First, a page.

Over 97% of the New York City Water and Sewer System's future capital costs will be paid from bond proceeds and water/sewer revenues.
Read about the impact of NYW Bonds.
In December 1985, NYW issued its first long-term bond - the $200 million Fiscal 1986 A Water and Sewer System Revenue Bonds. Since then, NYW has issued over $60 billion bonds.
To review the Official Statement from NYW's most recent bond issue, click here.
NYW has been awarded the Certificate of Achievement for Excellent in Financial Reporting by the Government Finance Officers Association for 21 consecutive years, since 1995. The Fiscal Year 2016 Comprehensive Annual Financial Report was released on December 7, 2016. To review and download an electronic copy, click here.
The NYC Water Board and NYW are legally independent from the City, and are vested with full legal control over revenues derived from the NYC Water and Sewer System which is operated by DEP. To review the lease agreement between the City and NYC Water board, click here.
NYW participates in the State Revolving Fund (SRF) program administered by the New York State Environmental Facilities Corporation (EFC). The SRF provides a source of long-term below-market interest rate borrowing, subsidized from federal capitalization grants, state matching funds and other funds held by EFC. To review the OS from the most recent EFC bond issue to finance NYW projects, click here.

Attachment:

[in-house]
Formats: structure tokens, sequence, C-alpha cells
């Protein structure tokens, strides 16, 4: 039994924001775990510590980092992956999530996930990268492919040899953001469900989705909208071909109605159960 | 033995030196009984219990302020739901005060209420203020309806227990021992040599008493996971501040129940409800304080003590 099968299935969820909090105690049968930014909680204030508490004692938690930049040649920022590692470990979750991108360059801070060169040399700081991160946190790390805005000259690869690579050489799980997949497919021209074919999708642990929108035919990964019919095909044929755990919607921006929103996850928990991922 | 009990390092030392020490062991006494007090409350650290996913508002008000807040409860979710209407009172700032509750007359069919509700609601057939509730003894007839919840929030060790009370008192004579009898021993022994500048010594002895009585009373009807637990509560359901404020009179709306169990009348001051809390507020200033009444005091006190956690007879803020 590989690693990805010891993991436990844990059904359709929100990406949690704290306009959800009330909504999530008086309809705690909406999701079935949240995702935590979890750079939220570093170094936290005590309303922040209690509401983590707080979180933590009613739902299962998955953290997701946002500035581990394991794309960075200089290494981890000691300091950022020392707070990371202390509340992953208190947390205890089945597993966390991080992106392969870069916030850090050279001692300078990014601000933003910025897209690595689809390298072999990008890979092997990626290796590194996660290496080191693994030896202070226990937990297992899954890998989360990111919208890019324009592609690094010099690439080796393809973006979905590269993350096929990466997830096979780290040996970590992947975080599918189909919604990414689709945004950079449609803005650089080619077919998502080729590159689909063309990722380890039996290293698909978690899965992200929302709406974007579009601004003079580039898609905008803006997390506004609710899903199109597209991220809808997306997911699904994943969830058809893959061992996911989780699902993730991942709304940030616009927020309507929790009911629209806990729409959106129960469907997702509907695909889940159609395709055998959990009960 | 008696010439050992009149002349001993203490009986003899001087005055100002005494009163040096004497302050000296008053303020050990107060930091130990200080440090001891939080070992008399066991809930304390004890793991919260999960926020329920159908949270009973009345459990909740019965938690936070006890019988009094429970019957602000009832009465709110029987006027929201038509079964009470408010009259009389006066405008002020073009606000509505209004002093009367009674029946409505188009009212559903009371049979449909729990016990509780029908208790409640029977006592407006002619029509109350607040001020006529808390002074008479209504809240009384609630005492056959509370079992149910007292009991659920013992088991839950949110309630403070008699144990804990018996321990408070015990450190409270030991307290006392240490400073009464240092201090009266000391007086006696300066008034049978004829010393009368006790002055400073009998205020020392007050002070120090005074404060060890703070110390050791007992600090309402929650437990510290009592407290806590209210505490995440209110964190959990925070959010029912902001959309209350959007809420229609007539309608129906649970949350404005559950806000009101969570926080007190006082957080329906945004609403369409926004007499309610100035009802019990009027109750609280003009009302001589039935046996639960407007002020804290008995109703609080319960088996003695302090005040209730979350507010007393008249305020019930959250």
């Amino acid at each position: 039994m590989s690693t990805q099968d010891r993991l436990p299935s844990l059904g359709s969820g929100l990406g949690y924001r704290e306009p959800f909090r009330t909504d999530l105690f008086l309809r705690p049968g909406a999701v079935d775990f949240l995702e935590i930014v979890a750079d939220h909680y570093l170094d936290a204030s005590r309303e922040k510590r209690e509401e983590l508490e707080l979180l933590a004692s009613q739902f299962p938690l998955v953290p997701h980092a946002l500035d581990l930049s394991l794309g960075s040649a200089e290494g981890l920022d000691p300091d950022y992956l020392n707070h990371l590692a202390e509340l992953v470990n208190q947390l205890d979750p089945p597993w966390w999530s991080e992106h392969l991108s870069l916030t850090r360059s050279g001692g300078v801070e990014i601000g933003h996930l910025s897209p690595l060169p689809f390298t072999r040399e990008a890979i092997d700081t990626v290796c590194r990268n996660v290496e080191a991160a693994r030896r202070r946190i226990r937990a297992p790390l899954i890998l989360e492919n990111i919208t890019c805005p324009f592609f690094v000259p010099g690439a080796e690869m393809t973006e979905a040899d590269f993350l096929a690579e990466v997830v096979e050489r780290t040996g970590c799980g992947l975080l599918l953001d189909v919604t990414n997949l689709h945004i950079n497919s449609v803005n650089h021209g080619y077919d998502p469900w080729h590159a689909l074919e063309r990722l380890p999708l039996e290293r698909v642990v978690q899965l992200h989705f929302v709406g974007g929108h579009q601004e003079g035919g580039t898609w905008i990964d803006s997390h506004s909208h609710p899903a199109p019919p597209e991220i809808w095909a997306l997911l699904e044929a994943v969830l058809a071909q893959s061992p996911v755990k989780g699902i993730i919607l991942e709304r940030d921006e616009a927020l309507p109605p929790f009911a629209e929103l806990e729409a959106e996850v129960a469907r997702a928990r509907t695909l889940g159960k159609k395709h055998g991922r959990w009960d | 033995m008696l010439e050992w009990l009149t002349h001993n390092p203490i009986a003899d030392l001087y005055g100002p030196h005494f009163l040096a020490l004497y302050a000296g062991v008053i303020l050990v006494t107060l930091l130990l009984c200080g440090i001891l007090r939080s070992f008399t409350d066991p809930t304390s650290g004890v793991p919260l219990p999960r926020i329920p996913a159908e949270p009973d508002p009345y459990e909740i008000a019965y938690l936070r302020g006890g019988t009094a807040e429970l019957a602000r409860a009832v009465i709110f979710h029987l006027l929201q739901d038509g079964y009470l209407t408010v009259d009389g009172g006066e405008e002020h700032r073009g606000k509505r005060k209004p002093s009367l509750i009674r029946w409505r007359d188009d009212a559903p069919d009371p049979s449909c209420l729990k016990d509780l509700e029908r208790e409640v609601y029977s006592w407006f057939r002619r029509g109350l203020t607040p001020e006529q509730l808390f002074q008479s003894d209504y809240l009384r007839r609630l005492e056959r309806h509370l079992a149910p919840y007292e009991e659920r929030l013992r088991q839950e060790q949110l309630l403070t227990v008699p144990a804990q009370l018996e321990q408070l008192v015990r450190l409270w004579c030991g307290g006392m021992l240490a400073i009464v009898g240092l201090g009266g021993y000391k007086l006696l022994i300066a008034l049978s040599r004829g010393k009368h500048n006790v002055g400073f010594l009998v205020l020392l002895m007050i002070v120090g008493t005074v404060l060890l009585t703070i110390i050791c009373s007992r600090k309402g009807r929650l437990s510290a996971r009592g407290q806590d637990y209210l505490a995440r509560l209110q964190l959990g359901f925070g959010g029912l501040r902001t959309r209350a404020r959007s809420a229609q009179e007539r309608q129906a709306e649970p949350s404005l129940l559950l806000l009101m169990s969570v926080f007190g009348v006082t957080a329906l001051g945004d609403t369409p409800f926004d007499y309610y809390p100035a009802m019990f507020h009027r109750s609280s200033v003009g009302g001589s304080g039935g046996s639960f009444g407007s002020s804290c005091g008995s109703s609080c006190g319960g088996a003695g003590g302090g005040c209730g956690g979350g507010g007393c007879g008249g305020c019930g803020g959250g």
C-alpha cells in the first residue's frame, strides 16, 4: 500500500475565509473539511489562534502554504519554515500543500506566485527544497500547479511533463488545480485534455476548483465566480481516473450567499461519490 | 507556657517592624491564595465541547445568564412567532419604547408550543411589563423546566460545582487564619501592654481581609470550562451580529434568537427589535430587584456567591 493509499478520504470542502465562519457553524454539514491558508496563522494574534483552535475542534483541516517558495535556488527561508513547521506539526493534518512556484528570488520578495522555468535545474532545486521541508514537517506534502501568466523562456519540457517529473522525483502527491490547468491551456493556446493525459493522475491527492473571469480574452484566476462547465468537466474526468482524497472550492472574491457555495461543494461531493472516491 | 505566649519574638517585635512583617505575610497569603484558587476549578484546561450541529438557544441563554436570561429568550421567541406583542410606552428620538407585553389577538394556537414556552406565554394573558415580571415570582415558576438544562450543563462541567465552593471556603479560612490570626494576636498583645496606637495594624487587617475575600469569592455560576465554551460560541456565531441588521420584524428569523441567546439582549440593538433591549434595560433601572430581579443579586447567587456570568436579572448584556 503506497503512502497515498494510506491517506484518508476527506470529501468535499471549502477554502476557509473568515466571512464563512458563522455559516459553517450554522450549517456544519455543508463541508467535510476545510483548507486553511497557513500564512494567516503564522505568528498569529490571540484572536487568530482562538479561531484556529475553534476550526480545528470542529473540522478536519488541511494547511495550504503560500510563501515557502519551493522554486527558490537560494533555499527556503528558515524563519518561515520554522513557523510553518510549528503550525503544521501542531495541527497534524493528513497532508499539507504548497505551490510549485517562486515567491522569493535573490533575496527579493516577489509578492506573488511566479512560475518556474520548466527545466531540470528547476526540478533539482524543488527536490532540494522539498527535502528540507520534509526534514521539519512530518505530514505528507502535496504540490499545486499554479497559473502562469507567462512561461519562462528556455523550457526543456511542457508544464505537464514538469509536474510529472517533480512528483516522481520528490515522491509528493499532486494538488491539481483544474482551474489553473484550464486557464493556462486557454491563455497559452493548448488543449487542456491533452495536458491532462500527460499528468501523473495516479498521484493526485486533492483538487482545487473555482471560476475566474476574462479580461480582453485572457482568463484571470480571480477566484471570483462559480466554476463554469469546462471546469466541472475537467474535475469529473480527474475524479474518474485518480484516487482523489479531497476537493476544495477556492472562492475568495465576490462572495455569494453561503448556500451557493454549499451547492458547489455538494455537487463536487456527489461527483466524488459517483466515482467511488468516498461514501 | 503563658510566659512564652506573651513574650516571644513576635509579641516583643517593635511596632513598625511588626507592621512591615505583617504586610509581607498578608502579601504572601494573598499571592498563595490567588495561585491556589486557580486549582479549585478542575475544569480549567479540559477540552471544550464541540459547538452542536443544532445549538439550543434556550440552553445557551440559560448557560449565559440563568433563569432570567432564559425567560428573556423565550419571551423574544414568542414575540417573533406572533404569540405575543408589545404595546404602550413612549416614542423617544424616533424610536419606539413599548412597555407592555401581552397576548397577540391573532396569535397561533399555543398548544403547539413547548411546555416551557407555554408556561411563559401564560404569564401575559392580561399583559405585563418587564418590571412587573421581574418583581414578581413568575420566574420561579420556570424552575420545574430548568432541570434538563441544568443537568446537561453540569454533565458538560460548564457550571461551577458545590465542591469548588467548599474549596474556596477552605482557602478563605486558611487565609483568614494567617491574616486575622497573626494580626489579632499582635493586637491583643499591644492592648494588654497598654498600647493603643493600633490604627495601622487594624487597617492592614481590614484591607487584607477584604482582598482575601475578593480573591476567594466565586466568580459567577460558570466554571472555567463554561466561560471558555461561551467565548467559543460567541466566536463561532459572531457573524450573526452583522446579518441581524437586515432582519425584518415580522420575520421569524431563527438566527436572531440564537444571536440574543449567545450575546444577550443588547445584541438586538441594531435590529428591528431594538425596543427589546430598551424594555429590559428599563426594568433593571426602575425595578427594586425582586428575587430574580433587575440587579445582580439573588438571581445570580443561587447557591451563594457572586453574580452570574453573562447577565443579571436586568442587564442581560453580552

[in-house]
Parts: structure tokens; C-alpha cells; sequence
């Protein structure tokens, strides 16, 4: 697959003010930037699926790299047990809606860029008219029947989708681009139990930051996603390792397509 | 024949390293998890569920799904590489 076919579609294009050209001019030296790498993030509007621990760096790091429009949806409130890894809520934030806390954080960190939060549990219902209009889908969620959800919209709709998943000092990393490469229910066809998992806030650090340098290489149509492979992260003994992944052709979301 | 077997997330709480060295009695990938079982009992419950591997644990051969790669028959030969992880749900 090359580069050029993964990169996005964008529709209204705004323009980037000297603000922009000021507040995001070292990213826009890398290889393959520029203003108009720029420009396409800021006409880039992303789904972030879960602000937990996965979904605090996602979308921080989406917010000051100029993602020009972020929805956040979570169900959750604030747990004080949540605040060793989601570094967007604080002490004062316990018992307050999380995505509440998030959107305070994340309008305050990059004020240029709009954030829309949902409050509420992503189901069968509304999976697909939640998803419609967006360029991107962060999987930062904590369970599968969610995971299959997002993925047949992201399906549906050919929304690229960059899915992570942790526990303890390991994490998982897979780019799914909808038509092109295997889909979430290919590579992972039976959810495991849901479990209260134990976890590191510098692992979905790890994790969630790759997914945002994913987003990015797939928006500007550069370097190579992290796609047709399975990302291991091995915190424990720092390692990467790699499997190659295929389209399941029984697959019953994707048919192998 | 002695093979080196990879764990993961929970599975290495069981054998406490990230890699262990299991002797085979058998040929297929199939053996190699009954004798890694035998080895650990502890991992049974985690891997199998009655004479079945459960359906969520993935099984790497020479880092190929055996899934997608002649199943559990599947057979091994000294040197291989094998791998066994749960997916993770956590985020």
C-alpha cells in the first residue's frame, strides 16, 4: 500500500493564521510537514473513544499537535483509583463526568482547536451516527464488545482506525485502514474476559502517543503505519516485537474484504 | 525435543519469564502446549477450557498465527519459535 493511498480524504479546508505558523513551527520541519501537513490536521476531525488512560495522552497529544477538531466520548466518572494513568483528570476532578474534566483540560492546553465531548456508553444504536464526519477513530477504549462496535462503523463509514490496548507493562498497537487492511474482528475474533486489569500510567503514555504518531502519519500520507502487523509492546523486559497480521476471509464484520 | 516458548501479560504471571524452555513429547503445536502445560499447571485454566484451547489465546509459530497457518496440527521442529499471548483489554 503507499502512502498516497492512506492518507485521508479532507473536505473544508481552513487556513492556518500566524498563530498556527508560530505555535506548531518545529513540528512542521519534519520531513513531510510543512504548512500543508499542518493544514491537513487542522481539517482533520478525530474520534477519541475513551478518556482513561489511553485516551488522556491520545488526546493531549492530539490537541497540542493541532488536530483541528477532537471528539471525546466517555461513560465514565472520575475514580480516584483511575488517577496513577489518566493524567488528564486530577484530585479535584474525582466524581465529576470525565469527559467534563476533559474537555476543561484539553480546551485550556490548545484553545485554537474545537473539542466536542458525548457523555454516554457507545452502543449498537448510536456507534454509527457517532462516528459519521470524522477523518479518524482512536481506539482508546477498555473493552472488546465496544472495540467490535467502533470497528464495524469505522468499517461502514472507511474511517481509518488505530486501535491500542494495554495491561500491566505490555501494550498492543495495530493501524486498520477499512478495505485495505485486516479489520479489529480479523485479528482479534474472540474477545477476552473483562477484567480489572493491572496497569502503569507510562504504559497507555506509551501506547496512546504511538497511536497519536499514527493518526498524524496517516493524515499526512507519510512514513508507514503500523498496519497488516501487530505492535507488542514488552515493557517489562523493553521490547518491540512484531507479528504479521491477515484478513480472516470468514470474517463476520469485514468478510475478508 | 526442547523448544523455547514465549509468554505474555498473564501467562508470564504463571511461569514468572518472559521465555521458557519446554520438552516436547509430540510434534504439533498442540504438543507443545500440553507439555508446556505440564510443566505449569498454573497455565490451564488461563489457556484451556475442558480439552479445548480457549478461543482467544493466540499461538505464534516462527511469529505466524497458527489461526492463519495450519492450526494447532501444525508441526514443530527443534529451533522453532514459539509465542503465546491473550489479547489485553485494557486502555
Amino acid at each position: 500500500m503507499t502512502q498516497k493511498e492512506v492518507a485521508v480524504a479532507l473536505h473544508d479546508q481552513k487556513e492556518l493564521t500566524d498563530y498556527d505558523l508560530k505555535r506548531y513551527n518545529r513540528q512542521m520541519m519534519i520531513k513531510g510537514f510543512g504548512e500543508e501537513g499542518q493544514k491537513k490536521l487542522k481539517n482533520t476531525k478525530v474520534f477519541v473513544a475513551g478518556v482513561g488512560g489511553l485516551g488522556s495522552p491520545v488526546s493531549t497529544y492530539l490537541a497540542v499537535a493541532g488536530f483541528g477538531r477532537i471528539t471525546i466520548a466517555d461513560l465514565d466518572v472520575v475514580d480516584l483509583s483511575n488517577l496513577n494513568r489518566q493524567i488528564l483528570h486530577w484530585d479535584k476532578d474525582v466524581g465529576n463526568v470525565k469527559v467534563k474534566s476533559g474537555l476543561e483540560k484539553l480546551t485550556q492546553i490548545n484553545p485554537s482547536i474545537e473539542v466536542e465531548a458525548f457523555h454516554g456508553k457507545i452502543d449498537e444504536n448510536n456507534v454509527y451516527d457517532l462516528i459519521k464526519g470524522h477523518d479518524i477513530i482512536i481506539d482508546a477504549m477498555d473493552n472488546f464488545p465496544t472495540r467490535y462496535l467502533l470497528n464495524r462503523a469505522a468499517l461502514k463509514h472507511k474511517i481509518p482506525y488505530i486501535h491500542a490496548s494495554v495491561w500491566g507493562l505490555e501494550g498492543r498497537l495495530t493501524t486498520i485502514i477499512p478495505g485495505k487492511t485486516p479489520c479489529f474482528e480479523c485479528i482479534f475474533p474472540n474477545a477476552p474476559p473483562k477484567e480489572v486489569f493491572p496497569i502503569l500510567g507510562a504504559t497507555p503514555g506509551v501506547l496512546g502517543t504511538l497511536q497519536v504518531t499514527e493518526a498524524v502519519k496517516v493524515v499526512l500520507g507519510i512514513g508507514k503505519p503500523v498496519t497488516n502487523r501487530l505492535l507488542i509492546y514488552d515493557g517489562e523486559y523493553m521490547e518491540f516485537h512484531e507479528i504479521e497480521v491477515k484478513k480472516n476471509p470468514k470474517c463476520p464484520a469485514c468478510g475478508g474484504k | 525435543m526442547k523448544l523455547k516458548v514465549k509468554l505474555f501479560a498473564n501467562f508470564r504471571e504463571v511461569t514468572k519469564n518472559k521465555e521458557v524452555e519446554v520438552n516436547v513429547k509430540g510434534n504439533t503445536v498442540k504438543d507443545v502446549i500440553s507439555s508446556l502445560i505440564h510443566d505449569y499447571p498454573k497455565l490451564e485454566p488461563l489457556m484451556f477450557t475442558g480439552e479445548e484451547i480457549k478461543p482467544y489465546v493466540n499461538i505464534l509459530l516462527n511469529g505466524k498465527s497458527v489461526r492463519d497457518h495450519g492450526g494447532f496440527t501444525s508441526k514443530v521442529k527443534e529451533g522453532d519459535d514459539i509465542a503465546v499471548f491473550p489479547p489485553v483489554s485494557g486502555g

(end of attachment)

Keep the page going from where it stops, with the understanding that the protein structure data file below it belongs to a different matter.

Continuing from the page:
NYW bonds pay for projects in the capital program of the City’s Water and Sewer System. This capital investment maintains the quality of New York City’s drinking water, which each day delivers more than 1 billion gallons of fresh, clean water from the City’s watersheds, some more than 125 miles from the City, to the taps of over nine million people. Bond proceeds provide the funding necessary to maintain the watersheds and treat the supply to ensure its high quality and its compliance with federal and state water quality standards. Proceeds are also used to maintain and improve the transmission, distribution capacity, and condition of the City’s water supply system. Investments in the system also ensure compliance with federal and state standards for treatment, fund upgrades to the City’s wastewater treatment facilities, and reduce pollution caused by combined sewer overflows, all which improve the quality of New York City’s surrounding waters.
Additionally, capital investments are made to maintain and improve the condition of the sewer system, prevent flooding by replacing failing sewers, and extend service to underserved areas of the City.